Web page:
Volunteers are special people, willing to share their time and passion to help others, simply because they care and want to make a difference.
Those inspirational individuals form an important part of Kent Fire and Rescue Service (KFRS), working alongside operational crews and office based teams to help keep communities across Kent and Medway safe.
KFRS is fortunate to have 34 volunteers supporting a range of roles, and now the service is looking to welcome more people interested in voluntary opportunities, to join the team.
Stuart Downs, KFRS’ Volunteer of the Year 2020, said “It’s a chance to give something back, to learn new skills and try new challenges. There’s a variety of volunteering opportunities at the fire service, and each role is just as important as the other. There’s something for everyone.”
He added: “I find volunteering very rewarding and it makes you feel like you’ve actually made a difference to somebody’s life. You’re supporting the wider community and pulling together to keep Kent and Medway safe.”
Stuart, who lives in Canterbury, has been a volunteer for almost five years and fits his responsibilities around the shifts required as part of his day job.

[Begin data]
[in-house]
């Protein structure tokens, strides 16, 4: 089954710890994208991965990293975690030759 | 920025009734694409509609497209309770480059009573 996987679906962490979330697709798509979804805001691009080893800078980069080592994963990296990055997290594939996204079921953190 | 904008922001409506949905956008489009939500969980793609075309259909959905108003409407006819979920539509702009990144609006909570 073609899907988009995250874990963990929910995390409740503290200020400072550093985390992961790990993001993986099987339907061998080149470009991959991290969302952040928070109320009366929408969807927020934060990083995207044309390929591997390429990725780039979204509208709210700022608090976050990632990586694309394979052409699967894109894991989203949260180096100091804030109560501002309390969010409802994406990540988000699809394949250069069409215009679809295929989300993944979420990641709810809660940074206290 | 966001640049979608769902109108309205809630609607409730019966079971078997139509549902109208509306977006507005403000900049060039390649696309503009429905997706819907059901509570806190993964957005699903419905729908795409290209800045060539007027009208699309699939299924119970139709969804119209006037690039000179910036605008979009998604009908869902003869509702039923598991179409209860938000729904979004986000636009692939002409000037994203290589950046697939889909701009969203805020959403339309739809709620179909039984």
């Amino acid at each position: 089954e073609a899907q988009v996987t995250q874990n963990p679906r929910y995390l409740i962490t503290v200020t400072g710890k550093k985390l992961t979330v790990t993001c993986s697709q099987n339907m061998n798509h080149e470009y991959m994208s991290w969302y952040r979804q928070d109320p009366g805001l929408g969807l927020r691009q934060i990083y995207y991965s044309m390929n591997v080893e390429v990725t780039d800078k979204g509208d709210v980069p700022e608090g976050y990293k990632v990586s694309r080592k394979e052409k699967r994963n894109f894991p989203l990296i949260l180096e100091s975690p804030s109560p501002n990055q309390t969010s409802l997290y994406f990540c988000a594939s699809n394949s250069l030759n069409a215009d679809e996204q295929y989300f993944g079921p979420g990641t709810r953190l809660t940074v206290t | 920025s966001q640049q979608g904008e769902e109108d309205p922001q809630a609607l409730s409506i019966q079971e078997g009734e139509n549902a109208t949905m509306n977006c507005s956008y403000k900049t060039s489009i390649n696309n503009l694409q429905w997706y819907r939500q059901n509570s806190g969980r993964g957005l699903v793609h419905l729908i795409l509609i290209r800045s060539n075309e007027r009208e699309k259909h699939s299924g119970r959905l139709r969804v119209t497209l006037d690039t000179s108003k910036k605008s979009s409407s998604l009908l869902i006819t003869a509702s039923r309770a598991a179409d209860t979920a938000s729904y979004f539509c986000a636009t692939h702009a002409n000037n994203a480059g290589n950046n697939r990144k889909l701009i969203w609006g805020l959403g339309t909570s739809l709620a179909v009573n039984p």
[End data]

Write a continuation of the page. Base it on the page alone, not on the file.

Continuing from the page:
Volunteers are asked to commit a minimum of eight hours each month, which can be carried out on weekdays, weekends and evenings.
In 2020, KFRS volunteers gave 2,050 hours of their time delivering a range of duties across the county, including workshops and safety sessions with community groups, humanitarian work, research, promoting fire safety advice, and providing incident support.
Volunteers who undertake any activities are paid travel expenses from home, work or from the nearest fire station to them in the county, and are also given training and access to development seminars and opportunities.
Since joining, Stuart has become the first chair of the LGBT+ Role models and allies group, an Armed Forces Network Champion, and an advocate for equality and diversity.
He is also part of the KFRS Volunteer Response Team (VRT), which involves providing welfare and assistance for both firefighters and customers at the scene of an emergency. VRT members are existing volunteers within the service.
Stuart said: “Being a volunteer not only enables you to learn new skills, which you can take to your other jobs, but the fire service can also benefit from the diverse backgrounds and skillsets of the volunteers.
“We’re able to represent and reflect the range of communities within Kent.”
If you’re over 16 and interested in becoming a KFRS Volunteer, please take a look at the current roles we are recruiting for.